Given the often high costs to retrain or upskill career transitioners, some believe the viability of a back-up career is fading.
This article was first published on July 20, 2023, by HR Daily Advisor, a sibling publication to HealthLeaders.
While many people dedicate their entire careers to a specific vocation or skillset, the reality is that most people are not so thoroughly specialized that they are limited to the skills required for their current job or career. For example: an accountant might also have a knack for carpentry, a truck driver might have a side-hustle as a music teacher, an IT professional might design apps as a hobby.
Career Leverage or Fading Opportunity?
Having marketable skills outside of one’s primary vocation can act as a form of diversification or backup plan. If career choice one goes south for whatever reason, there’s at least something to fall back on without having to start from scratch. But given the often high costs to retrain or upskill career transitioners, some believe the viability of a back-up career is fading.
“Back-up careers have had a reputation for staying power—largely, they seem stable or ‘safe’ enough to weather economic changes,” says Megan Carnegie in an article for BBC Worklife. Carnegie adds that, “While it’s true that many of these jobs do have endurance, pursuing a new career often requires retraining or re-education—which takes time and money. This has always been the case, of course, but now, current economic conditions are making these additional costs more difficult to shoulder.”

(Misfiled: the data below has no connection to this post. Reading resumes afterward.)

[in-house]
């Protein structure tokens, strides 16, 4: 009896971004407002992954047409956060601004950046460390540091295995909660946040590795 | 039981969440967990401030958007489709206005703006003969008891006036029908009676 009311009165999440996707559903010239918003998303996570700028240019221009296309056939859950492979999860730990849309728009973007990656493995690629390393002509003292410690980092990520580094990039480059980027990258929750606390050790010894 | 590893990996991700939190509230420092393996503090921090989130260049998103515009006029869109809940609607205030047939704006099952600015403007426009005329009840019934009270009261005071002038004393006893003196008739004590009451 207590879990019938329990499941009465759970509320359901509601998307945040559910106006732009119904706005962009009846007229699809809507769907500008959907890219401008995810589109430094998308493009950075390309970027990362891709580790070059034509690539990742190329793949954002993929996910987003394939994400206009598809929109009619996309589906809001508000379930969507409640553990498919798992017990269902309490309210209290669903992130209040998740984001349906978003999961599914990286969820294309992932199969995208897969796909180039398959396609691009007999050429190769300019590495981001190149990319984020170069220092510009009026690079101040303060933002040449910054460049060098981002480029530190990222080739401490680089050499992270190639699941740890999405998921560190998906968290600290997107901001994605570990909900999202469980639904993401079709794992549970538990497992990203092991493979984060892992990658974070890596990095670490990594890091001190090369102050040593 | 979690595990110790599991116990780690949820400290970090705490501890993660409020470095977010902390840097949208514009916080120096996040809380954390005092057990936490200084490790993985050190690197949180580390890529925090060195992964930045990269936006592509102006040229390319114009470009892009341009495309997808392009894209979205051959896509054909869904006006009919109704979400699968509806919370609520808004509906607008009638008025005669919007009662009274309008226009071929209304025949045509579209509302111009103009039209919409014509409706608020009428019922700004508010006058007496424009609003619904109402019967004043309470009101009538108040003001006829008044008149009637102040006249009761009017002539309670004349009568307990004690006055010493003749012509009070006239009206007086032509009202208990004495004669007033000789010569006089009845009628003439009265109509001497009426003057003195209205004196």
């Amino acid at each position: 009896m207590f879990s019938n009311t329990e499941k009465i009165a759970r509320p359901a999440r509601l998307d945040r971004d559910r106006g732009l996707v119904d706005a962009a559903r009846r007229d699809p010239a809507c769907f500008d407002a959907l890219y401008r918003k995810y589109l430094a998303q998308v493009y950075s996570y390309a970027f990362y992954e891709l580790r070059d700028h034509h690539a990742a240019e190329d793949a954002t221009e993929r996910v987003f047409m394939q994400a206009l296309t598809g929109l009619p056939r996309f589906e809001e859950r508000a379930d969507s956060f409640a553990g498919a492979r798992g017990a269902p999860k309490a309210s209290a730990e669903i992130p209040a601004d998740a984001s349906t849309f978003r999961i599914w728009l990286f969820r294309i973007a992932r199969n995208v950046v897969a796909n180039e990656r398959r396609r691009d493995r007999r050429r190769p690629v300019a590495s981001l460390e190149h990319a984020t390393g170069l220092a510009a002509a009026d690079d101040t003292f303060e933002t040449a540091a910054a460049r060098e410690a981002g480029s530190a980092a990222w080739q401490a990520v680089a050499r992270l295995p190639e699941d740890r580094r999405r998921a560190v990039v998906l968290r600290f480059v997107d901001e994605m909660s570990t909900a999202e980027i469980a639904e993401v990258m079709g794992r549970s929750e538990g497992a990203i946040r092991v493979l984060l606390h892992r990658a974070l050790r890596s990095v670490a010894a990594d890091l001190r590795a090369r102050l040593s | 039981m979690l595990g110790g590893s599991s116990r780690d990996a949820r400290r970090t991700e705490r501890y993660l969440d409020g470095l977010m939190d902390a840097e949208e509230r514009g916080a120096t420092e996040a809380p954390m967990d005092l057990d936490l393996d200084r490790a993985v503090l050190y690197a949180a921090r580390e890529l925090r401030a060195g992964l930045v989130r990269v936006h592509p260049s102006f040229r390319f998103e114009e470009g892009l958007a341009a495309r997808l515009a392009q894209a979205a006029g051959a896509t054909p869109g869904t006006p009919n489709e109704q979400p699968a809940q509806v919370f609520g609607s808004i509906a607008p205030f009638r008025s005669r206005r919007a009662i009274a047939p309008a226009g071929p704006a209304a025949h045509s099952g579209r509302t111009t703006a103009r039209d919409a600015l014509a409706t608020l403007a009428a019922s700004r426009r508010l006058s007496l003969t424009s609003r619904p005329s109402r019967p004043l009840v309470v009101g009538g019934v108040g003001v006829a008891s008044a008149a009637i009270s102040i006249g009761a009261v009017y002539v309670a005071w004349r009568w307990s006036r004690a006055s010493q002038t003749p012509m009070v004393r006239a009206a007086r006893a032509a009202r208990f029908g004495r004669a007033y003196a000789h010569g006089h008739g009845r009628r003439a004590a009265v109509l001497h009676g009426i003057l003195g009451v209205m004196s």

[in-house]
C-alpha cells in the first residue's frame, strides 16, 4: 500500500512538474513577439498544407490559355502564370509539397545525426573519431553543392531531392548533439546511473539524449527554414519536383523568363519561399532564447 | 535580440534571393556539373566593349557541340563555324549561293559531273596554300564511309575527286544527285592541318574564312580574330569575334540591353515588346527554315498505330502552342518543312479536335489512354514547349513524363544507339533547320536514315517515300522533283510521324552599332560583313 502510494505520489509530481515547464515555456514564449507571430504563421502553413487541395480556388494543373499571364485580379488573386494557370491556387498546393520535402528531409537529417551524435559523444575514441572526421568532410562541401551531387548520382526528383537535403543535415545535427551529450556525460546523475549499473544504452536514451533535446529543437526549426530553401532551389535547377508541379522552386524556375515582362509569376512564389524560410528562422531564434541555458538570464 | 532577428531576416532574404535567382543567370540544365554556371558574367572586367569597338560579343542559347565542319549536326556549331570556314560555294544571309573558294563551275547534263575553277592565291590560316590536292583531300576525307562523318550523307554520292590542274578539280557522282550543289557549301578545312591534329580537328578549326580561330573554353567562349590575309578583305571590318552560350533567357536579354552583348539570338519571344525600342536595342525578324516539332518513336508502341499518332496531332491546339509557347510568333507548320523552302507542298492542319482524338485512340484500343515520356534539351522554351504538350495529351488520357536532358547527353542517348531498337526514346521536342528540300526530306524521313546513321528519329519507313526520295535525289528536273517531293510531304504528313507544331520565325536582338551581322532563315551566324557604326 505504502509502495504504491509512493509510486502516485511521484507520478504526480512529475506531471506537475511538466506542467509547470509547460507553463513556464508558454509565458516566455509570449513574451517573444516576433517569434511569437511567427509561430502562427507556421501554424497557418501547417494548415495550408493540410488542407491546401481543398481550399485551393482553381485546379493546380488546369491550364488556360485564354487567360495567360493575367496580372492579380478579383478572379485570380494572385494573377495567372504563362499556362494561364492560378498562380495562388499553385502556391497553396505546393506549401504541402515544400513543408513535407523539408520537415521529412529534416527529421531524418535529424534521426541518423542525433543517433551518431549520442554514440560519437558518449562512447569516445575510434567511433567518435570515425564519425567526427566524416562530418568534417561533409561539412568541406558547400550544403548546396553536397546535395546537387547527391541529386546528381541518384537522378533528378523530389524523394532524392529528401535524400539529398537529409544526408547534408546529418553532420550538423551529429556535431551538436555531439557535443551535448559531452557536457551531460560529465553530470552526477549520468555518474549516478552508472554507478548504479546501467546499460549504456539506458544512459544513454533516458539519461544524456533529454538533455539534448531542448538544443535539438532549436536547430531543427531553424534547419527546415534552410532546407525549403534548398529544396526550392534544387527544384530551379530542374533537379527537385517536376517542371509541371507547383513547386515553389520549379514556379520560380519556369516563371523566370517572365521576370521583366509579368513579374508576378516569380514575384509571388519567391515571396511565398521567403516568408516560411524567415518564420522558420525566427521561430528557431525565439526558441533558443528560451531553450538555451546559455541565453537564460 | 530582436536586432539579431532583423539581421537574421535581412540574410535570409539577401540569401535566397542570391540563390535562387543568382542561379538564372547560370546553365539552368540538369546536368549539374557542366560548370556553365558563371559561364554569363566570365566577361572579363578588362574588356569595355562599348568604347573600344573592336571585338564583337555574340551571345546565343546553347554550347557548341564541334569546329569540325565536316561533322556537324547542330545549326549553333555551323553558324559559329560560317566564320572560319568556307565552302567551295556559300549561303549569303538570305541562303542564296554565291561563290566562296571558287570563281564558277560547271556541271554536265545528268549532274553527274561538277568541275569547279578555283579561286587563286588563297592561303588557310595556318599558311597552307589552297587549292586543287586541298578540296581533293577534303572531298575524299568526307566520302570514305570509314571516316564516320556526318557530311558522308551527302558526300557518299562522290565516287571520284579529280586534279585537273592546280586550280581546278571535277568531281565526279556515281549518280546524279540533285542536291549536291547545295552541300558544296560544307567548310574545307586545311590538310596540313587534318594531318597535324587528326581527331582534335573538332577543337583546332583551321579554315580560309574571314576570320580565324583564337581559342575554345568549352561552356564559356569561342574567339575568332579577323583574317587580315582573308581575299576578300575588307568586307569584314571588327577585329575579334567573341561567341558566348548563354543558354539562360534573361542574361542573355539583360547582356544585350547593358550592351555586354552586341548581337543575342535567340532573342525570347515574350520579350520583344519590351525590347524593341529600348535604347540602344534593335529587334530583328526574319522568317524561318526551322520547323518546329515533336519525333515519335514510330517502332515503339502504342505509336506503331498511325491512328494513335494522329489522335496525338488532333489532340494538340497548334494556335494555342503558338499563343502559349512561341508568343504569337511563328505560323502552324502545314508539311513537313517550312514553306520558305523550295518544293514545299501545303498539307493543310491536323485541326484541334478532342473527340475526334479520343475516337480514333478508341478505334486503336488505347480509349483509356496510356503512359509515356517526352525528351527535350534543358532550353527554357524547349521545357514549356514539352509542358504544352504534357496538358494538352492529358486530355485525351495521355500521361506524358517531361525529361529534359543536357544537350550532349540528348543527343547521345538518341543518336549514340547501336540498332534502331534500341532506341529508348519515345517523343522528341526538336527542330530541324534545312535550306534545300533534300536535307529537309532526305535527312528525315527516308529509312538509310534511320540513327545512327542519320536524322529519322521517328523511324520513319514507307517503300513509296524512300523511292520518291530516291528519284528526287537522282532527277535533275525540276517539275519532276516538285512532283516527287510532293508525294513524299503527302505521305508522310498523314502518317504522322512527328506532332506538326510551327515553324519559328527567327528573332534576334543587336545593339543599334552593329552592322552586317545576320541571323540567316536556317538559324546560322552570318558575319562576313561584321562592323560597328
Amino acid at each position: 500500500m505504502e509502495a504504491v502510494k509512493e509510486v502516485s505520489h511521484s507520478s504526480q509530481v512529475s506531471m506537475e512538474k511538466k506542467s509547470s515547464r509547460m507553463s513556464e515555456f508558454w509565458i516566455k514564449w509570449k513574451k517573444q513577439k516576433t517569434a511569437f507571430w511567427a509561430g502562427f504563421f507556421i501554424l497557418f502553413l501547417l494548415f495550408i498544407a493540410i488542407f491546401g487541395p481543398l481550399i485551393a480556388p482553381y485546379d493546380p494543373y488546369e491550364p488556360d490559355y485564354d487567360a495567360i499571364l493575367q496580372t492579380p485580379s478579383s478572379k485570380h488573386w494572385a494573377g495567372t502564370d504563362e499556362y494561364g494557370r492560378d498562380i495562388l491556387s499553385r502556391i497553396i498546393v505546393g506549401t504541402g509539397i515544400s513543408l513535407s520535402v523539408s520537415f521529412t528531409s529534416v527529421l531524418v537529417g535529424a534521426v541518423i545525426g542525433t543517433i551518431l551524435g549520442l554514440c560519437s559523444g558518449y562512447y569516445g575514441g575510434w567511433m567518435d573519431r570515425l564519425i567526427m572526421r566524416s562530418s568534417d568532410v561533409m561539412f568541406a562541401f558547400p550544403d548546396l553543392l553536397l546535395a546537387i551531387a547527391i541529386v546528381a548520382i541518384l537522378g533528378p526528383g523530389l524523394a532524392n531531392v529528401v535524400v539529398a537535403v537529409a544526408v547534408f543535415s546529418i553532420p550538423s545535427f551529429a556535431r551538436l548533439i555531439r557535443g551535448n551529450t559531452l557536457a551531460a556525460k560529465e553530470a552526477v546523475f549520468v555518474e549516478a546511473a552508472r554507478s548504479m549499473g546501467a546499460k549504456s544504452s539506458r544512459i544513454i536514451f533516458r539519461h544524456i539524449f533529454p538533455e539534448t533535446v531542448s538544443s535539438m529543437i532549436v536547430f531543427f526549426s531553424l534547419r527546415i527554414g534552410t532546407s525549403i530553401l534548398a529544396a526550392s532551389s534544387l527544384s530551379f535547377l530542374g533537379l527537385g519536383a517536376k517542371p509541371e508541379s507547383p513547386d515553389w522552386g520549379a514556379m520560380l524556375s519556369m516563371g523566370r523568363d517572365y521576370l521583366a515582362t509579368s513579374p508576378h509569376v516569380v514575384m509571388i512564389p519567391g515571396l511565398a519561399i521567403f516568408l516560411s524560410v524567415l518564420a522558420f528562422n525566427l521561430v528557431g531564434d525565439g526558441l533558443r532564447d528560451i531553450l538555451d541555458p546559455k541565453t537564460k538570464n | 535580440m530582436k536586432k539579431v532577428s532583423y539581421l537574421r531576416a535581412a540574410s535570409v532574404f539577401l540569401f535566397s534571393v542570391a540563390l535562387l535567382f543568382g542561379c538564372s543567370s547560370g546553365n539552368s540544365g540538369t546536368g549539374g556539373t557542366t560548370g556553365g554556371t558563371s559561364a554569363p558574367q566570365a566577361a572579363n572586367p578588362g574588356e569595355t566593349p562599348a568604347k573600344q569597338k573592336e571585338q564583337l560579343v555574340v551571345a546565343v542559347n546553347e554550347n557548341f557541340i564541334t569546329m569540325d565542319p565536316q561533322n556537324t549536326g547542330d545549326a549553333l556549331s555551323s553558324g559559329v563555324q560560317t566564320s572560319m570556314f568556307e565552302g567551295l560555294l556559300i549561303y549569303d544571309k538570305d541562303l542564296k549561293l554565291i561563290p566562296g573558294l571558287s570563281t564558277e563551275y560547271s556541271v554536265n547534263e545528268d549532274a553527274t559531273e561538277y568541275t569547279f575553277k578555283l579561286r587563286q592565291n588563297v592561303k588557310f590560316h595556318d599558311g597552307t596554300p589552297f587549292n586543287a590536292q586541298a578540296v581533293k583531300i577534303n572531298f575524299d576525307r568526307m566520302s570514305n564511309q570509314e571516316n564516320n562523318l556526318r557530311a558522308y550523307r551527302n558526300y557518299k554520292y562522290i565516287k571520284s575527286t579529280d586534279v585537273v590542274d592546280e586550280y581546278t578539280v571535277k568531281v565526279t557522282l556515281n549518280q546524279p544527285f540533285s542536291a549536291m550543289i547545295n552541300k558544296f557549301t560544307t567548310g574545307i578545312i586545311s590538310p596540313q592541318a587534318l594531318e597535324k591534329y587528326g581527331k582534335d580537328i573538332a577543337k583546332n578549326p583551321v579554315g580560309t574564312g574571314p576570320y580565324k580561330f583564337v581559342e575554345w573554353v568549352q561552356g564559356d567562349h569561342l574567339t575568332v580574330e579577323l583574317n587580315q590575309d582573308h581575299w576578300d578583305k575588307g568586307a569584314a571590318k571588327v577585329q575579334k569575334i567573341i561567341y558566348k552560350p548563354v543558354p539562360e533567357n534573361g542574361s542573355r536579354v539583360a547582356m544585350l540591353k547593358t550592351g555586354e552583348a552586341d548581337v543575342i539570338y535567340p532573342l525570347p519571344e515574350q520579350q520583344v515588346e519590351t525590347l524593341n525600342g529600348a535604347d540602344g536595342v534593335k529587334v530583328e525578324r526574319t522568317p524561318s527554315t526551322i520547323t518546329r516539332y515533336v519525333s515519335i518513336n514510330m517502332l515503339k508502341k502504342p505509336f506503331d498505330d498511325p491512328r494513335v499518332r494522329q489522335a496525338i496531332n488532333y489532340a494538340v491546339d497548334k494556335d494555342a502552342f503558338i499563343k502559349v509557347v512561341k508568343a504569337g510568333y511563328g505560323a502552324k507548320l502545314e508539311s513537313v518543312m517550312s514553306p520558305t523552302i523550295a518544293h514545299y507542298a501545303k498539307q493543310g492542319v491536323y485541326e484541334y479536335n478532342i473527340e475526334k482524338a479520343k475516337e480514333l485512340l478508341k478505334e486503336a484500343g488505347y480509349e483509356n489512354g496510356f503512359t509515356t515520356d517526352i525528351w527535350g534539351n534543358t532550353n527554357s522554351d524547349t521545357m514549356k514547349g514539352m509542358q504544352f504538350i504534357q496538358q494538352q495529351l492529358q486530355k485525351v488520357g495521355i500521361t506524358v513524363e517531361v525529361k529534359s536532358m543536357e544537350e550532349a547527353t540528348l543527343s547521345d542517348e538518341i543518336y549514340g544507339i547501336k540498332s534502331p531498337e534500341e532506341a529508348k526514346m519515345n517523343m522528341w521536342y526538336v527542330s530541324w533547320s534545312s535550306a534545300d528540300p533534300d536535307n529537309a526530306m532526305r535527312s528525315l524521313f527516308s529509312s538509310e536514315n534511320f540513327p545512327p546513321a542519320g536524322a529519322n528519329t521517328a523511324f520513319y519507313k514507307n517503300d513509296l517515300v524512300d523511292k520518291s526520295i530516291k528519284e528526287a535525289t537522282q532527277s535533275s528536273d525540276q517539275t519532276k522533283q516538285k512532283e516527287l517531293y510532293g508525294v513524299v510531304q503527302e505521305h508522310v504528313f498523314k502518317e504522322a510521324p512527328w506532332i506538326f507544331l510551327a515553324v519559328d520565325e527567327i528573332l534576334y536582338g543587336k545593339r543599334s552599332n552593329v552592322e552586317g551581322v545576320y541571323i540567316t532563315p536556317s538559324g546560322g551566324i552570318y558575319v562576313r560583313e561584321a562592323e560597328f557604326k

Impact on Employers
The impact of this trend on workers is pretty straightforward and generally negative. Fewer career options and closed doors are almost always a bad thing. But our focus is primarily on the other side of the employment relationship: the employer. How does the decreasing availability of back-up careers impact employers?
On the one hand, it might mean that it’s that much easier to retain staff as well as to set more employer-friendly policies. If workers have fewer alternatives, employers have more leverage.
But just because employees are “stuck” in a career doesn’t mean they’ll be happy, engaged, or productive in that career. How much of a benefit it is to employers to better retain employees who may be disgruntled and simply don’t want to be in that role is debatable.
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